The human ear is intricate beyond imagination. The organ of Corti, a spiraling 3mm diameter ridge of cells in the inner ear that plays a crucial part in the way we hear pitch and direction of sound, contains some 20,000 rods and more than 30,000 nerve endings. How could the ear function at all if the seperate parts had come together by chance through millions of years?
Consider the eye. 130,000,000 light sensitive rods and cones cause photochemical reactions which turn light into electric impulses. Every second one billion of these impulses are transmitted to the brain. The eye either functions as a whole, or not at all. So how did it come to evolve by slow, steady, infinitly small Darwinian improvements?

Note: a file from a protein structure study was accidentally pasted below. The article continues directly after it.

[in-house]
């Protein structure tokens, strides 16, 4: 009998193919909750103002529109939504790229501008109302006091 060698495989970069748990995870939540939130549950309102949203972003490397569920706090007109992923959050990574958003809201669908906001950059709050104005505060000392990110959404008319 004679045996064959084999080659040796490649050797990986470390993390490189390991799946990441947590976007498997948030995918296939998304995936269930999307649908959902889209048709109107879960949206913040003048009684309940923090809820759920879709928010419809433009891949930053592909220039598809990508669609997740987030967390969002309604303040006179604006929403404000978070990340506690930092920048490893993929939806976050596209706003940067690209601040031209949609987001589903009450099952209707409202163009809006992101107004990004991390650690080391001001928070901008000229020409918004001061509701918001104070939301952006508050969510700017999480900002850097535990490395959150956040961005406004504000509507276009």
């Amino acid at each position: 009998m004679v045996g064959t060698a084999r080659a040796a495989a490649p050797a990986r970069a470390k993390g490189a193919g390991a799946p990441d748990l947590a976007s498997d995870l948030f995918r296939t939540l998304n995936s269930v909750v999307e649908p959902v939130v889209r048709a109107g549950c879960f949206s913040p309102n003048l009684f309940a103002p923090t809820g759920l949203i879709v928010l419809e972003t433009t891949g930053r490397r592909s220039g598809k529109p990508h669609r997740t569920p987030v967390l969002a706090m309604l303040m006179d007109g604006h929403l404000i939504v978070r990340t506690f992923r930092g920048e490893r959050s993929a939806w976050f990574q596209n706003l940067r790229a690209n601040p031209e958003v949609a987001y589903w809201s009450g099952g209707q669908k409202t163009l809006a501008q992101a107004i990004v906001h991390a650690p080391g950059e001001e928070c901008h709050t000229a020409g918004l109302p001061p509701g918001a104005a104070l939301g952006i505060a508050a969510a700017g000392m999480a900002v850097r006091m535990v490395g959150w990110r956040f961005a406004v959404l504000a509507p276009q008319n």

Is it really possible that thousands upon thousands of lucky chance mutations happened coicidentally so that the lens and retina, which cannot work without each other, evolved in syncrony?
The eye even troubled Darwin who said "To this day the eye makes me shudder". (written to botanist friend Asa Gray in 1860)
Evoltution is explained as a series of mutations. It takes many of these for a creature to evolve into the next. If an average mutation rate of 1 in 100,000 were calculated based on an Earth population of 100,000,000 individuals, and its average generation lasted but one day, even just 5 simulataneous mutations in one individual would happen only once every 274 billion years.